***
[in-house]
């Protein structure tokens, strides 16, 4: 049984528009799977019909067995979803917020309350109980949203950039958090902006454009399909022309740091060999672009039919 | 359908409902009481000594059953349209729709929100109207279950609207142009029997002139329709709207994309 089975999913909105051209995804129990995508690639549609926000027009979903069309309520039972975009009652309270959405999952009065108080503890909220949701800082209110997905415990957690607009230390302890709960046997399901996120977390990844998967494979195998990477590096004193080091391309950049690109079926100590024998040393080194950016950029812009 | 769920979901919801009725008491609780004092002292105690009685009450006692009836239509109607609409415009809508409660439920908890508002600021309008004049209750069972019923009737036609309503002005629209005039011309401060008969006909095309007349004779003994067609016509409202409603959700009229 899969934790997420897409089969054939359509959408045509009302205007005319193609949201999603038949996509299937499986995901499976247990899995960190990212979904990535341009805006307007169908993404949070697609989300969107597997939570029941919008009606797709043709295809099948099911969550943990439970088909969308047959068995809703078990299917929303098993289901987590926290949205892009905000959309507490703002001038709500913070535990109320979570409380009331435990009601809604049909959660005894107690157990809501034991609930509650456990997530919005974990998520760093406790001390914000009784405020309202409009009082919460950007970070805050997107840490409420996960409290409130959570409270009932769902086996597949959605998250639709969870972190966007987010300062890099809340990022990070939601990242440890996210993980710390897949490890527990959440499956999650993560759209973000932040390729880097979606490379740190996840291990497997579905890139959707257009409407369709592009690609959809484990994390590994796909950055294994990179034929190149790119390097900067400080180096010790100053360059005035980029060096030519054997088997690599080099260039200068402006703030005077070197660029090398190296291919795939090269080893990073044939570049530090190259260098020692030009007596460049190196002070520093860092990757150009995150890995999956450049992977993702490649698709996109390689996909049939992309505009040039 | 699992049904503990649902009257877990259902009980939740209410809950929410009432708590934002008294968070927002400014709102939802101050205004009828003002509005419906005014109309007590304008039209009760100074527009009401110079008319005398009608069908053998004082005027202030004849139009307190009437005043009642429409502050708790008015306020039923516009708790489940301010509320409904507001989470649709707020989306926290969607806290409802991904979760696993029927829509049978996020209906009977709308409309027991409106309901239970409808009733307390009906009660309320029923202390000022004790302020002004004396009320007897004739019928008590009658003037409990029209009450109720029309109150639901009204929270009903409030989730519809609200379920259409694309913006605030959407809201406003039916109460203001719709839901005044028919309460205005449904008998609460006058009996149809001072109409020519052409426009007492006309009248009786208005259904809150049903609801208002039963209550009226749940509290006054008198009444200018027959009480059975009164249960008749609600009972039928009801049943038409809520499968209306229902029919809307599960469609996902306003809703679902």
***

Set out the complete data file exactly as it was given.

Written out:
[in-house]
């Protein structure tokens, strides 16, 4: 049984528009799977019909067995979803917020309350109980949203950039958090902006454009399909022309740091060999672009039919 | 359908409902009481000594059953349209729709929100109207279950609207142009029997002139329709709207994309 089975999913909105051209995804129990995508690639549609926000027009979903069309309520039972975009009652309270959405999952009065108080503890909220949701800082209110997905415990957690607009230390302890709960046997399901996120977390990844998967494979195998990477590096004193080091391309950049690109079926100590024998040393080194950016950029812009 | 769920979901919801009725008491609780004092002292105690009685009450006692009836239509109607609409415009809508409660439920908890508002600021309008004049209750069972019923009737036609309503002005629209005039011309401060008969006909095309007349004779003994067609016509409202409603959700009229 899969934790997420897409089969054939359509959408045509009302205007005319193609949201999603038949996509299937499986995901499976247990899995960190990212979904990535341009805006307007169908993404949070697609989300969107597997939570029941919008009606797709043709295809099948099911969550943990439970088909969308047959068995809703078990299917929303098993289901987590926290949205892009905000959309507490703002001038709500913070535990109320979570409380009331435990009601809604049909959660005894107690157990809501034991609930509650456990997530919005974990998520760093406790001390914000009784405020309202409009009082919460950007970070805050997107840490409420996960409290409130959570409270009932769902086996597949959605998250639709969870972190966007987010300062890099809340990022990070939601990242440890996210993980710390897949490890527990959440499956999650993560759209973000932040390729880097979606490379740190996840291990497997579905890139959707257009409407369709592009690609959809484990994390590994796909950055294994990179034929190149790119390097900067400080180096010790100053360059005035980029060096030519054997088997690599080099260039200068402006703030005077070197660029090398190296291919795939090269080893990073044939570049530090190259260098020692030009007596460049190196002070520093860092990757150009995150890995999956450049992977993702490649698709996109390689996909049939992309505009040039 | 699992049904503990649902009257877990259902009980939740209410809950929410009432708590934002008294968070927002400014709102939802101050205004009828003002509005419906005014109309007590304008039209009760100074527009009401110079008319005398009608069908053998004082005027202030004849139009307190009437005043009642429409502050708790008015306020039923516009708790489940301010509320409904507001989470649709707020989306926290969607806290409802991904979760696993029927829509049978996020209906009977709308409309027991409106309901239970409808009733307390009906009660309320029923202390000022004790302020002004004396009320007897004739019928008590009658003037409990029209009450109720029309109150639901009204929270009903409030989730519809609200379920259409694309913006605030959407809201406003039916109460203001719709839901005044028919309460205005449904008998609460006058009996149809001072109409020519052409426009007492006309009248009786208005259904809150049903609801208002039963209550009226749940509290006054008198009444200018027959009480059975009164249960008749609600009972039928009801049943038409809520499968209306229902029919809307599960469609996902306003809703679902």